When James and his wife Stephanie, an attorney and bank compliance officer, decided in early 2009 to adopt a daughter through foster care, he assumed it would be pretty easy. After all, there are 68,000 children in foster care in California. Over a quarter of these children are African American, four times their proportion of the general population. James worked at a San Diego nonprofit that trains Court Appointed Special Advocates (CASAs) to protect the best interests of foster children. James assumed that as a two-parent black family, a child advocate and an attorney, a couple who had already became parents to a son through a private adoption, California's child welfare system would welcome them with open arms.The article identifies problems that likely apply to other states as well: budget shortfalls affecting the work of placing children, difficulties with county jurisdiction and adopting across those lines, and lack of recruitment of adoptive parents. I also recognize that different people have different experiences -- I hear stories about how easy it is to adopt from foster care, too.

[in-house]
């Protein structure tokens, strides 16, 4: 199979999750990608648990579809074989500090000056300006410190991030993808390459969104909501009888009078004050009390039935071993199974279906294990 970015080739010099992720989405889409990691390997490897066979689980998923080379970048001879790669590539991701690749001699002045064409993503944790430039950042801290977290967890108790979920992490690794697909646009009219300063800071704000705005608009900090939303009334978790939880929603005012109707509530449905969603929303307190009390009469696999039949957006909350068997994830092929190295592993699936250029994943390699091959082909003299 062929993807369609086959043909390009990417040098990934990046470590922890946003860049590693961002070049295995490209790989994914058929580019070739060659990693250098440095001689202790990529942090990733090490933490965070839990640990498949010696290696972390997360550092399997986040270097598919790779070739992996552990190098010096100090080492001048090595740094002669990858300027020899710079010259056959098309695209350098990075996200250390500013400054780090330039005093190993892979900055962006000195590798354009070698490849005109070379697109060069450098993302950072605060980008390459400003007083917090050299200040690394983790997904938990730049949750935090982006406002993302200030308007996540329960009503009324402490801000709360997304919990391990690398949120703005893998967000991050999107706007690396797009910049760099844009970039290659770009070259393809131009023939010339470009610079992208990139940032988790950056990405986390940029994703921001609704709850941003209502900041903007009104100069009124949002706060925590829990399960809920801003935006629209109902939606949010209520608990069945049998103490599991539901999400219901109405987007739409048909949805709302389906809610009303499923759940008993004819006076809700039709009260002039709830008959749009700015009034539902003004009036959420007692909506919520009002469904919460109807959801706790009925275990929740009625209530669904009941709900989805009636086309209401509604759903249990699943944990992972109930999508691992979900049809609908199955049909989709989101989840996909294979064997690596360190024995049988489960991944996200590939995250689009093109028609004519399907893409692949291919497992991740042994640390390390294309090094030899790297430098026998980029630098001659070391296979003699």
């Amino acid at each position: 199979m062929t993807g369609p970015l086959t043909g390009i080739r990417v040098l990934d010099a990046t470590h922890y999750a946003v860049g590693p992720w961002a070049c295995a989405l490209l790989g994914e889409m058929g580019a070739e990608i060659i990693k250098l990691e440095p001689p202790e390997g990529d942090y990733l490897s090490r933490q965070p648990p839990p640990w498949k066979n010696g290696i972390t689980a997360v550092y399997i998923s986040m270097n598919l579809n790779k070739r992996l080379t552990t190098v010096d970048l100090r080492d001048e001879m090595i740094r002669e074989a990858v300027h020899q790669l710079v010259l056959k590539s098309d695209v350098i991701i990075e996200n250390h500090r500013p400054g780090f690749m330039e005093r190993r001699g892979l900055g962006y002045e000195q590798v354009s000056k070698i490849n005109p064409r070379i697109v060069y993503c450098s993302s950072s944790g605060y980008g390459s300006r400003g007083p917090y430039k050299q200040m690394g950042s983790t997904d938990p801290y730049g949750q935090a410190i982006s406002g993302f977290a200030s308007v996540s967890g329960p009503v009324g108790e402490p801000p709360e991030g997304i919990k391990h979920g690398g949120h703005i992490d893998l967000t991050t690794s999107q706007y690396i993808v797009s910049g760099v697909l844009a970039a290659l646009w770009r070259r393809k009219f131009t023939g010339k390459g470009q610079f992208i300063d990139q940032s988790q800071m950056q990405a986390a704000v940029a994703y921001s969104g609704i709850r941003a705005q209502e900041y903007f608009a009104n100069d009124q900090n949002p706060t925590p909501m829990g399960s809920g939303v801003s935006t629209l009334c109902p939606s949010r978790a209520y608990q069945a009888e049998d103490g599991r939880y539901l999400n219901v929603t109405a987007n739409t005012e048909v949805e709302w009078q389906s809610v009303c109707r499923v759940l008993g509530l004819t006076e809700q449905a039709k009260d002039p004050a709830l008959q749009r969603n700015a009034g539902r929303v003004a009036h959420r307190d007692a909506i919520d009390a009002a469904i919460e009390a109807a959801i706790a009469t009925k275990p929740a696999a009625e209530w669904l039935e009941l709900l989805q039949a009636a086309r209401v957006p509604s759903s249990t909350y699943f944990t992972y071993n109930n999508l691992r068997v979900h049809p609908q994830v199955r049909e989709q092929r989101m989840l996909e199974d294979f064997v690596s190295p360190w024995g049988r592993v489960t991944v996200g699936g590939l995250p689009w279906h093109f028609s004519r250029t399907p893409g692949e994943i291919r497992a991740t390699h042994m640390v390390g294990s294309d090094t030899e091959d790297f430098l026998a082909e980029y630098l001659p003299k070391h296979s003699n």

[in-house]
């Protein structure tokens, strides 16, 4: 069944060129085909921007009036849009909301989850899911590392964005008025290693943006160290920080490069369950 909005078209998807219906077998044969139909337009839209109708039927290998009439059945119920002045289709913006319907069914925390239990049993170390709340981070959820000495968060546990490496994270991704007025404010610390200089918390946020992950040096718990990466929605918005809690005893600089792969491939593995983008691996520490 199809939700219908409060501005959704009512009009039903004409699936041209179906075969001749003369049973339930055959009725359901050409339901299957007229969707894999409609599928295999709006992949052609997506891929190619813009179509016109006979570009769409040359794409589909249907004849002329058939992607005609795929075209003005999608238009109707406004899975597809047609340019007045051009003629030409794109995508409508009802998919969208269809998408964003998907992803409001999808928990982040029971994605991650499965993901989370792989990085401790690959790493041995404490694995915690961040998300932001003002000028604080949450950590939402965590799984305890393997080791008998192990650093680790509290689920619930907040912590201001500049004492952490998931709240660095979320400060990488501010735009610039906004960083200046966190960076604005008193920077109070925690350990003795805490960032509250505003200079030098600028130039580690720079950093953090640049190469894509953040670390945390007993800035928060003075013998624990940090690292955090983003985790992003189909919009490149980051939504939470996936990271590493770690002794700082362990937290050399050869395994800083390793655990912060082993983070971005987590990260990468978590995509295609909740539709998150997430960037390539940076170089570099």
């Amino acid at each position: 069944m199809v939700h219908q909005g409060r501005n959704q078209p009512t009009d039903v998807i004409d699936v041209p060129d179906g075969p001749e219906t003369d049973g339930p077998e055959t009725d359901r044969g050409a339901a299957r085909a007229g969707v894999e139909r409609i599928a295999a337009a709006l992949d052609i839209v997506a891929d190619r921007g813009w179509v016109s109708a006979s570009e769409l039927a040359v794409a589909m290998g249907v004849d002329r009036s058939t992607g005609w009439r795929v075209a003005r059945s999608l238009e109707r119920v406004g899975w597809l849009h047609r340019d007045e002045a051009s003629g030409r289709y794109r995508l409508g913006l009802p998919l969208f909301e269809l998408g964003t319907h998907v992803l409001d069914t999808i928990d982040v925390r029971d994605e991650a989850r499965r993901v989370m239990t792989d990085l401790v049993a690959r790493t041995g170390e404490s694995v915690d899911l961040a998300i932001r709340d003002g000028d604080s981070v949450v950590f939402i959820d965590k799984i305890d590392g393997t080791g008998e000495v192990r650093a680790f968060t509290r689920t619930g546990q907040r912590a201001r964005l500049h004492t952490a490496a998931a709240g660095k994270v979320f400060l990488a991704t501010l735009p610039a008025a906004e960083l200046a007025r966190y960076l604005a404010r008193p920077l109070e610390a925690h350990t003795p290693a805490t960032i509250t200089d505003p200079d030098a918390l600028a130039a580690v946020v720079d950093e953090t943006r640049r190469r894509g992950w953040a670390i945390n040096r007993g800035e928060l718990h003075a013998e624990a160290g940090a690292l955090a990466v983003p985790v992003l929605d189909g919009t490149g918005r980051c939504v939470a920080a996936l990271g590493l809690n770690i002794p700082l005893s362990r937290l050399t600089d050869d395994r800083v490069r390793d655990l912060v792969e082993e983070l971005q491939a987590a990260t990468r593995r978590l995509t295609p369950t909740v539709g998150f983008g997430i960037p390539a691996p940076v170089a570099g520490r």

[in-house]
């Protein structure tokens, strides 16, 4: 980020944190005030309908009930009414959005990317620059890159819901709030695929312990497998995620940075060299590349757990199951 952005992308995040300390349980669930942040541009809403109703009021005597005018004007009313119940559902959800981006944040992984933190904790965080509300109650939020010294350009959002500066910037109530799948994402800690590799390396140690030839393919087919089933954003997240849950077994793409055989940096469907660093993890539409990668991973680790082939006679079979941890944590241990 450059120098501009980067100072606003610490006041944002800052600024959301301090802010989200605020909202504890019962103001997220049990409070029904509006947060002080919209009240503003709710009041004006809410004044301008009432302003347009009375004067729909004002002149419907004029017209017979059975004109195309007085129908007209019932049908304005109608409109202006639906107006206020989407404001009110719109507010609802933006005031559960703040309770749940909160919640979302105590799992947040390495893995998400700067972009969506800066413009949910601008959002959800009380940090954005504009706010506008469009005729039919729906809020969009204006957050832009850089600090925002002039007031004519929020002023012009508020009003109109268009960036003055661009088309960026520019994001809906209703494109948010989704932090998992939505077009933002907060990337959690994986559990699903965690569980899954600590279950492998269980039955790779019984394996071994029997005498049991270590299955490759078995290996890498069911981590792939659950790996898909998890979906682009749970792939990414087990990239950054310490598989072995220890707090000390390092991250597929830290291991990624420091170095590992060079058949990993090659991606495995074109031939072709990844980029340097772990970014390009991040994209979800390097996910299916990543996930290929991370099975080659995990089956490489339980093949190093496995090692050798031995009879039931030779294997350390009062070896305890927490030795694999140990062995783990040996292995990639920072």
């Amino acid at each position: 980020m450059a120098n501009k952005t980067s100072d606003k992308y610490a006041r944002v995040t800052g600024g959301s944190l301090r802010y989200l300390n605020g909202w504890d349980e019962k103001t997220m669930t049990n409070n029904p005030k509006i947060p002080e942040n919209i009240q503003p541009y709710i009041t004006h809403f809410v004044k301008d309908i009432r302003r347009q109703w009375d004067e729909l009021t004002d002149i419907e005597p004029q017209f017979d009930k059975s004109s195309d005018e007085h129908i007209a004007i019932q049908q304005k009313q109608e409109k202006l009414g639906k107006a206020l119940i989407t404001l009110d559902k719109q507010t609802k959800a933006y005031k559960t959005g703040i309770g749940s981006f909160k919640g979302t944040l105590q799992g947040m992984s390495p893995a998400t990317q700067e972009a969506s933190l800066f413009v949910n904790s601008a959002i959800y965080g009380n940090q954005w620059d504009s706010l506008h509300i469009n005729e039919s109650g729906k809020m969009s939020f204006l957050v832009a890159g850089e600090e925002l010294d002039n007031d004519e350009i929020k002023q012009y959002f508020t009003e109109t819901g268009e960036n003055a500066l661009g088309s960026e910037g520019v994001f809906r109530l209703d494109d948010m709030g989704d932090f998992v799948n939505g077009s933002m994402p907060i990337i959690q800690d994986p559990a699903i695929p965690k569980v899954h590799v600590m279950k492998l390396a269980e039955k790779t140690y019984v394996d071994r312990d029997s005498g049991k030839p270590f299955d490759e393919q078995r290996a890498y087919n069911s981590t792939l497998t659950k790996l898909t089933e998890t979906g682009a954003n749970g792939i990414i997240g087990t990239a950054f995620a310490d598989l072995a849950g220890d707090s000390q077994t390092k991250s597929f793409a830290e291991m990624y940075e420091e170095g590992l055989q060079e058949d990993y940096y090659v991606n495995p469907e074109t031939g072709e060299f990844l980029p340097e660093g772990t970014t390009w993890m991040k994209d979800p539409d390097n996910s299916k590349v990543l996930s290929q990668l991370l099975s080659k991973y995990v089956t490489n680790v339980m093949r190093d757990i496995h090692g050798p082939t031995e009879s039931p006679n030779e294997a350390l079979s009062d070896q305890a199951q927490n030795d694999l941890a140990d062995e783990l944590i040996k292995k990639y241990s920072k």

James was wrong.
The entire process, from application to finalization took almost two years. The problem was not the private agency they worked with. James raves about how responsive they were. For James and Stephanie, their experience with California's public agencies is where the adoption process became a story of frustration, unreturned calls, and irrational bureaucracy. It took over a year before they were even considered for a waiting child. Their struggle presents a case study in the obstacles that face anyone trying to adopt a child from a public agency in California.
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